Other symptoms include tingling and numbness of the extremities (your arms and legs), muscle spasms, cold sensitivity (someone with FM can always tell when the weather is about to change), and a high rate of restless legs syndrome. Stress is not the cause of fibromyalgia, but stress exacerbates any chronic disease, so proper management of stress is essential to keeping your pain, fatigue, and sleep problems as mild as possible.

Fibromyalgia is not an inflammatory disease. It is also not a progressive disease, though symptoms wax and wane over the course of several months, and can be disabling. If you are experiencing inflammation and/or illness progression, see another doctor for other illness possibilities besides fibromyalgia, which may only be a symptom of another, more serious disease process or underlying infection.


We know Fibromyalgia can disappear when it is associated with Myalgic Encephalomyelitis. But what about otherwise? Does treating the main disease causing the FM, make the FM go away? That certain wasn’t the case when I fell ill; my FM stayed when the M.E. went into remission, and went away after I got Lyme disease! What makes this even more difficult to determine, is its consistent over-diagnosis. For instance, there are probably thousands of people who have been diagnosed with FM who actually have M.E., who just had the unfortunate circumstance of being diagnosed with FM first, and just stopped looking for other explanations. And nearly everyone I know with Lyme disease initially had a diagnosis of Chronic Fatigue Syndrome or Fibromyalgia (or both) before they found out the actual cause of their symptoms; I wish I were only exaggerating!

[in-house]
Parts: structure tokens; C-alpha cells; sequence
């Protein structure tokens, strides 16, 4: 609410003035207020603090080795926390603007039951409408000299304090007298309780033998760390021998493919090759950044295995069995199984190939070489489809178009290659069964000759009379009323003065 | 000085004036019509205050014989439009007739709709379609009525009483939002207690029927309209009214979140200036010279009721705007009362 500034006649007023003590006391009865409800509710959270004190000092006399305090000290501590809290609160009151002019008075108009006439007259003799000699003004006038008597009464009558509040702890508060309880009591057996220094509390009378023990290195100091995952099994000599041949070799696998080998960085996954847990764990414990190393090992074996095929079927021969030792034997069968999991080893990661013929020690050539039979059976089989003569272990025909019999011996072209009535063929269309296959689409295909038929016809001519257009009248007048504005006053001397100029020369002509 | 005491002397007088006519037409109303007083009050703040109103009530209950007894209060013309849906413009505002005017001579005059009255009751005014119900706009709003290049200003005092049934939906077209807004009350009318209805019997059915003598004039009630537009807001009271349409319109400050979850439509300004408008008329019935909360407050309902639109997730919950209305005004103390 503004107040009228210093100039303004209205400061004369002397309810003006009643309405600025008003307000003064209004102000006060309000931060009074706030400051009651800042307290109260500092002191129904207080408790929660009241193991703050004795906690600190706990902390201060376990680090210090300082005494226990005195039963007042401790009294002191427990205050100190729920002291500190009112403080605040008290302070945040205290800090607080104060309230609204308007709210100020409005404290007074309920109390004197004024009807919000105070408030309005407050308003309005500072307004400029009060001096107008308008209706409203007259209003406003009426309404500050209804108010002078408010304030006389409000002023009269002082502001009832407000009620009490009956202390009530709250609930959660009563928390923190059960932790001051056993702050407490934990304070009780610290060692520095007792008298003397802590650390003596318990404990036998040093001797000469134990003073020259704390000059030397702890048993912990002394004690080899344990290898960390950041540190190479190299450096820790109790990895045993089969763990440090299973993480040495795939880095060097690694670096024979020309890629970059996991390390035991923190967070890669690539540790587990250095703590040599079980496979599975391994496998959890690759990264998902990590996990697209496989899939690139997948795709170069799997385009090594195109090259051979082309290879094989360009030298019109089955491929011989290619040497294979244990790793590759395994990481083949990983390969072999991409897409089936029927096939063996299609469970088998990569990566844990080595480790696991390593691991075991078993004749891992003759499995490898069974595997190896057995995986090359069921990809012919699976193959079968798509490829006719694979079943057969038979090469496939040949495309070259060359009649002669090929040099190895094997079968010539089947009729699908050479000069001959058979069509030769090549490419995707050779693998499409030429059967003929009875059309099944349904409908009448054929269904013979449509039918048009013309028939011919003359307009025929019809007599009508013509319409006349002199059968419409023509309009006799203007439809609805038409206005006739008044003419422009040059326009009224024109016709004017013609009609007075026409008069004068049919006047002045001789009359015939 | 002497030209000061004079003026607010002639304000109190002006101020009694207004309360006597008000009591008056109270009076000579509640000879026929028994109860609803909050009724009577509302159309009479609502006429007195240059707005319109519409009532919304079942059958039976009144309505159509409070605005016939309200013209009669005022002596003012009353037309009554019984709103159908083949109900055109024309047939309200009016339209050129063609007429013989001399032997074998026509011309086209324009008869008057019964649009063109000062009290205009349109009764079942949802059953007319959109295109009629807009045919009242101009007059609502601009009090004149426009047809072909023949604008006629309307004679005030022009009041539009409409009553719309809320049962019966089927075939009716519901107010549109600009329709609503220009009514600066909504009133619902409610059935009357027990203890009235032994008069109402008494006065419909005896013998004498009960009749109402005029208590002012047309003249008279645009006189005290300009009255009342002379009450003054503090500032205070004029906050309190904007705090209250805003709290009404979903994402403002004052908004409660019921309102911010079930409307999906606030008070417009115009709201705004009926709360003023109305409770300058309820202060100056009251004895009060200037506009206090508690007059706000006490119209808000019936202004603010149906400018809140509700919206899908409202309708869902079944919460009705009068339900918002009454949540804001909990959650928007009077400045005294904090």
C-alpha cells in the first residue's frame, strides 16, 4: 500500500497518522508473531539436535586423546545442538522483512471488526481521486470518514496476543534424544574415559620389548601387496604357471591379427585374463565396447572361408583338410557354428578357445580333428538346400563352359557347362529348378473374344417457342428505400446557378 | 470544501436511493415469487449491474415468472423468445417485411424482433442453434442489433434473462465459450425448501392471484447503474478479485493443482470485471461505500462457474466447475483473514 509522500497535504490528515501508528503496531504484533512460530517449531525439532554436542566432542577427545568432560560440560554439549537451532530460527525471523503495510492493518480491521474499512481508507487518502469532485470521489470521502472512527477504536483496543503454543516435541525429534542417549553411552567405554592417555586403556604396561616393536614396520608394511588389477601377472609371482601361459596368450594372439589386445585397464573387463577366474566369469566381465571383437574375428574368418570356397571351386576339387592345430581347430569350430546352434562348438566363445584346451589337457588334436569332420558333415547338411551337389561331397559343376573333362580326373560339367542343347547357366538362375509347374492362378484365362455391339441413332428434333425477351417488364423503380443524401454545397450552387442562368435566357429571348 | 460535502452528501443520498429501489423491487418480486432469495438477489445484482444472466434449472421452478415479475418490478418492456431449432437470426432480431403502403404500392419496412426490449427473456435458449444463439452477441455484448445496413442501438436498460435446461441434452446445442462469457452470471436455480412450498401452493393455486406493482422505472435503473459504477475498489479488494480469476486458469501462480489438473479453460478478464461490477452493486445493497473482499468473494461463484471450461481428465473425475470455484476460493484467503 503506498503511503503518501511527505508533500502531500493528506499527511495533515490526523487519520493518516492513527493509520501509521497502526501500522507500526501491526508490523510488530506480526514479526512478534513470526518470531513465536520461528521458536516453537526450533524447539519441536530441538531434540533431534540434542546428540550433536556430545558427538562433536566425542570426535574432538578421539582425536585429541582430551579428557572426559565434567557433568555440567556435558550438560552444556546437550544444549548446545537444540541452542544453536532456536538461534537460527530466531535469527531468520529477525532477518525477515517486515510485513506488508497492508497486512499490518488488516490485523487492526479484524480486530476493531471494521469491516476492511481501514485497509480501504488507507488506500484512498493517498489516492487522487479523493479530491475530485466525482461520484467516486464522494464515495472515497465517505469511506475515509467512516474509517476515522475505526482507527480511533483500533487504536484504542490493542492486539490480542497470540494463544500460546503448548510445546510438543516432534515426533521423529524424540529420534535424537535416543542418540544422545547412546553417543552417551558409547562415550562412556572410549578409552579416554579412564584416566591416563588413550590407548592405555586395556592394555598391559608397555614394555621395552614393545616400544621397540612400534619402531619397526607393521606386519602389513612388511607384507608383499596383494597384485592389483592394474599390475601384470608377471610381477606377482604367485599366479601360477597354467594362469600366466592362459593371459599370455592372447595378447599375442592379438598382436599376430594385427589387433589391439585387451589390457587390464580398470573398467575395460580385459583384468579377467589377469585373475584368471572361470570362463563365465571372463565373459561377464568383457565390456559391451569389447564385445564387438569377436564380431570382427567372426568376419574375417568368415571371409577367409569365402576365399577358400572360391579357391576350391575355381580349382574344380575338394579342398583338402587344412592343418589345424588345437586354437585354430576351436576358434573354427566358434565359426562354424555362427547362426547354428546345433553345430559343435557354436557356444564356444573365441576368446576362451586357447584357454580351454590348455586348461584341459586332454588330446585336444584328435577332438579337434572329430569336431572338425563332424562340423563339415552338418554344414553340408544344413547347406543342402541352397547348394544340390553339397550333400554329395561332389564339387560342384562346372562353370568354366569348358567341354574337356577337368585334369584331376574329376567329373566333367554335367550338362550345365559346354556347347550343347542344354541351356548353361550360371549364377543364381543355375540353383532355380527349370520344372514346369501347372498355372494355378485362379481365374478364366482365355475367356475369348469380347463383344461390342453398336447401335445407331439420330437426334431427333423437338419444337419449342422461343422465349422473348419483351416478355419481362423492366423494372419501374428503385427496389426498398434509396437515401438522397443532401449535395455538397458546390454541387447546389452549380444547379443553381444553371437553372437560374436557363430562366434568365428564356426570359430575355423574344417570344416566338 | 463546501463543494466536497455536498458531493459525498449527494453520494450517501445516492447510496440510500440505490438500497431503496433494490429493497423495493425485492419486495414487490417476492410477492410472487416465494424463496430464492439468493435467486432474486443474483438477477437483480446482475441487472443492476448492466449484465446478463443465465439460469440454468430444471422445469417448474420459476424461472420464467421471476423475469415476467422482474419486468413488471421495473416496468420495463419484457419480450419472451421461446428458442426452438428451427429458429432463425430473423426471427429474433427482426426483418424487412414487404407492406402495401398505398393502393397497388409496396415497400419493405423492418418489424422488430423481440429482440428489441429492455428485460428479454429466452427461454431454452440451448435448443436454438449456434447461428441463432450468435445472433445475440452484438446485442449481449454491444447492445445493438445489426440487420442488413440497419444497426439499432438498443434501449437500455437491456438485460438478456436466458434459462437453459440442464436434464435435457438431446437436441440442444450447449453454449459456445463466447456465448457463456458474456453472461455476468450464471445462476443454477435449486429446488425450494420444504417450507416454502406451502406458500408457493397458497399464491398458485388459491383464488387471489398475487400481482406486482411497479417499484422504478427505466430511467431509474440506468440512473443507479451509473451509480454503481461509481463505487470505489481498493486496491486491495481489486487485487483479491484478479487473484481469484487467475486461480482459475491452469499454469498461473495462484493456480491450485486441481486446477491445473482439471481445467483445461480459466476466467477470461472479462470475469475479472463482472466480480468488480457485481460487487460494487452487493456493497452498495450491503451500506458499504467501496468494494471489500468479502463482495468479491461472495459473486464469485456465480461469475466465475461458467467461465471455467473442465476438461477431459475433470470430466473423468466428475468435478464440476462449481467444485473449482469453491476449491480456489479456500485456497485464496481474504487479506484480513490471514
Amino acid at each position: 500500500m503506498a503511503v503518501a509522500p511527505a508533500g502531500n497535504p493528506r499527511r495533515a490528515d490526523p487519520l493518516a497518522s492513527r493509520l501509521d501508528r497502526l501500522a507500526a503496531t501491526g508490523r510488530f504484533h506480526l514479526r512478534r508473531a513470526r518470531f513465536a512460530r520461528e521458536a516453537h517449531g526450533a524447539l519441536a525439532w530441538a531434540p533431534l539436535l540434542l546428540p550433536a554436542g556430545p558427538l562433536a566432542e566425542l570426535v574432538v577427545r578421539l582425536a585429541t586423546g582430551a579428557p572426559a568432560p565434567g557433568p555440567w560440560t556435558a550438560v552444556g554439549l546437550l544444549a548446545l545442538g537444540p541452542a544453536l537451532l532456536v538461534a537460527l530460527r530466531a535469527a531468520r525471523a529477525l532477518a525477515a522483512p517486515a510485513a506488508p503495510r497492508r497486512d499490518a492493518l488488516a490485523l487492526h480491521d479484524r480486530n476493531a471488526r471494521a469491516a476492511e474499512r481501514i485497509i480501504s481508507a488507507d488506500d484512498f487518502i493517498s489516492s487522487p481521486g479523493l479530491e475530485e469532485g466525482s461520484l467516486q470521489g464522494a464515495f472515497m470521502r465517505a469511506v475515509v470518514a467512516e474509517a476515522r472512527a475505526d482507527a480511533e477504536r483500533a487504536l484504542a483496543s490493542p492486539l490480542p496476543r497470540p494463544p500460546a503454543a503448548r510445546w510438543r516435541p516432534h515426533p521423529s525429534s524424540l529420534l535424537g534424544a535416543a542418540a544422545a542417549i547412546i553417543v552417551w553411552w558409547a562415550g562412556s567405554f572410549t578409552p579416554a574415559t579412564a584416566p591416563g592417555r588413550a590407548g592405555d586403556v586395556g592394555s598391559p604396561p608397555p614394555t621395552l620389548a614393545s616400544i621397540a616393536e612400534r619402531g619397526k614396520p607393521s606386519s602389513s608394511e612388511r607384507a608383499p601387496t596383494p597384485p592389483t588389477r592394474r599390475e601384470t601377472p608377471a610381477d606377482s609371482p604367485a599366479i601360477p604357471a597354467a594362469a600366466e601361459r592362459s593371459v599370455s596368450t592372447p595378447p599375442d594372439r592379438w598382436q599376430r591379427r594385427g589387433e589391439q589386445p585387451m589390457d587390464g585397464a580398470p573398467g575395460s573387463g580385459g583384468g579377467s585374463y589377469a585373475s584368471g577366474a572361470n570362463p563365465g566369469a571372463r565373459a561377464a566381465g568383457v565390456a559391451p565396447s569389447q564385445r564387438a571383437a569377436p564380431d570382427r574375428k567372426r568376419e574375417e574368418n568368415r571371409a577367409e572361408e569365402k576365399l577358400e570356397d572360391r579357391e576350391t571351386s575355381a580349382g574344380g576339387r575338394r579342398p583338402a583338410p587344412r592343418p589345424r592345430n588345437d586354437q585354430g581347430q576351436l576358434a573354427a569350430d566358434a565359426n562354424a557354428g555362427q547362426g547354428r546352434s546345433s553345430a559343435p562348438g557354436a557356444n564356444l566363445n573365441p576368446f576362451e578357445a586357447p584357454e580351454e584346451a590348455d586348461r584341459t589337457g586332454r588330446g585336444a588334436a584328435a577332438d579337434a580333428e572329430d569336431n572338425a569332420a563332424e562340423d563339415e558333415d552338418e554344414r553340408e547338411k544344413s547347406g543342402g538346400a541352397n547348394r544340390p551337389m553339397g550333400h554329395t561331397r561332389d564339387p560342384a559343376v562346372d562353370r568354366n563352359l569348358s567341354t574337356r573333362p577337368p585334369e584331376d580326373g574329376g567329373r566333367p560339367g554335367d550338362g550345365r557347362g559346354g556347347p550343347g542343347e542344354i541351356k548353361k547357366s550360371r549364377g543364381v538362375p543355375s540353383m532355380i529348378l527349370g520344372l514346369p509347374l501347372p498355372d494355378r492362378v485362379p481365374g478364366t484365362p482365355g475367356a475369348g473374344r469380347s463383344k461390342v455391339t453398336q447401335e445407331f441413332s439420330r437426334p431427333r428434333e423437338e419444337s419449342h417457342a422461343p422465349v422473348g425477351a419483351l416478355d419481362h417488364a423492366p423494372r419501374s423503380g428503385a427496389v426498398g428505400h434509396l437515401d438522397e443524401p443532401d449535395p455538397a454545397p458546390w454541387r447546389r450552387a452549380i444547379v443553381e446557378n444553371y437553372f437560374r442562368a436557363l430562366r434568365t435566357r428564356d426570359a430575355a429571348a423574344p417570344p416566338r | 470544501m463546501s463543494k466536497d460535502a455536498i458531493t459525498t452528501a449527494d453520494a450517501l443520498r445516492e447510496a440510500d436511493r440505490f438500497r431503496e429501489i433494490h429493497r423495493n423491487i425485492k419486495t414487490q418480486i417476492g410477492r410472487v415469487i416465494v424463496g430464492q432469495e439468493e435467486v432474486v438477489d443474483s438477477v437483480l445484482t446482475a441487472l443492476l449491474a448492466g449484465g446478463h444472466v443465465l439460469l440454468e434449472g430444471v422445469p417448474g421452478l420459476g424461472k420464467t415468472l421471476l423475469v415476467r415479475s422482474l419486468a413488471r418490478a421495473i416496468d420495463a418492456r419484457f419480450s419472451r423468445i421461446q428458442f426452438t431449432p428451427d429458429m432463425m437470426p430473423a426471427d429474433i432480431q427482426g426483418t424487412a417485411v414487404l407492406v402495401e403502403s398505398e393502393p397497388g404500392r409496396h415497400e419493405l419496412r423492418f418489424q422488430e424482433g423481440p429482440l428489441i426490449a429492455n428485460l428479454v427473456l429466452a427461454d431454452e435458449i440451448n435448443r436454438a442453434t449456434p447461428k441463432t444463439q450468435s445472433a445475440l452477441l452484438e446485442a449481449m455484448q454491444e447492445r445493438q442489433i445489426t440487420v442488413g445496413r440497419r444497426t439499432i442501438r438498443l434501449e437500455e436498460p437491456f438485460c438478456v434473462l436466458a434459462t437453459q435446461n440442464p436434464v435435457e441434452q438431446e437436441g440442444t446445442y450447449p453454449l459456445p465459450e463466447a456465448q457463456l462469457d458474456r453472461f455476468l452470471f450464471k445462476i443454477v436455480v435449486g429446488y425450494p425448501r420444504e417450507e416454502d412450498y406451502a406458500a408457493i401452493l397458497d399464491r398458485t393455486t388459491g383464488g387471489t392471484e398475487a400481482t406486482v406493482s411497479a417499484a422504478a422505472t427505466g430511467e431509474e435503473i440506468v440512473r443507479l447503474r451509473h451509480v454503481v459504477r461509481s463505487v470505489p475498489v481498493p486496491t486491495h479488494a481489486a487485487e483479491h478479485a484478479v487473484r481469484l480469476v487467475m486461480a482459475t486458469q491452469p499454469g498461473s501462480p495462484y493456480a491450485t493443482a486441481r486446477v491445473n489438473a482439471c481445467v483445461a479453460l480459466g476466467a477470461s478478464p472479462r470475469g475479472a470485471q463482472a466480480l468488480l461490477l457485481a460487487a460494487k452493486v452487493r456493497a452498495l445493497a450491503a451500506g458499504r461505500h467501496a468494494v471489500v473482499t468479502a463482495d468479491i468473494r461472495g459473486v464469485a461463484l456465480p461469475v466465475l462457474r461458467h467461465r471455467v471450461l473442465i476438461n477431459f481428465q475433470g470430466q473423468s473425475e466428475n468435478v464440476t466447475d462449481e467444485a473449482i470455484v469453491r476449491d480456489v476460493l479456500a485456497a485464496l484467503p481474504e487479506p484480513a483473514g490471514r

I’m not sure where I fit in with that group. Things happened to me in the reverse order that would otherwise “make sense.” But I will write about that next, in a post describing the differences between CFS, M.E., FM, and Lyme disease.

For right now, I want to talk a little about how I treated the syndrome, in case that might be of help to others. I don’t claim these to be the cure–I think it most likely remitted of its own natural accord–but they did help me immensely, and I could always, always tell when I was forgetting one of them. Maybe someone else will also find relief?

  1. Magnesium.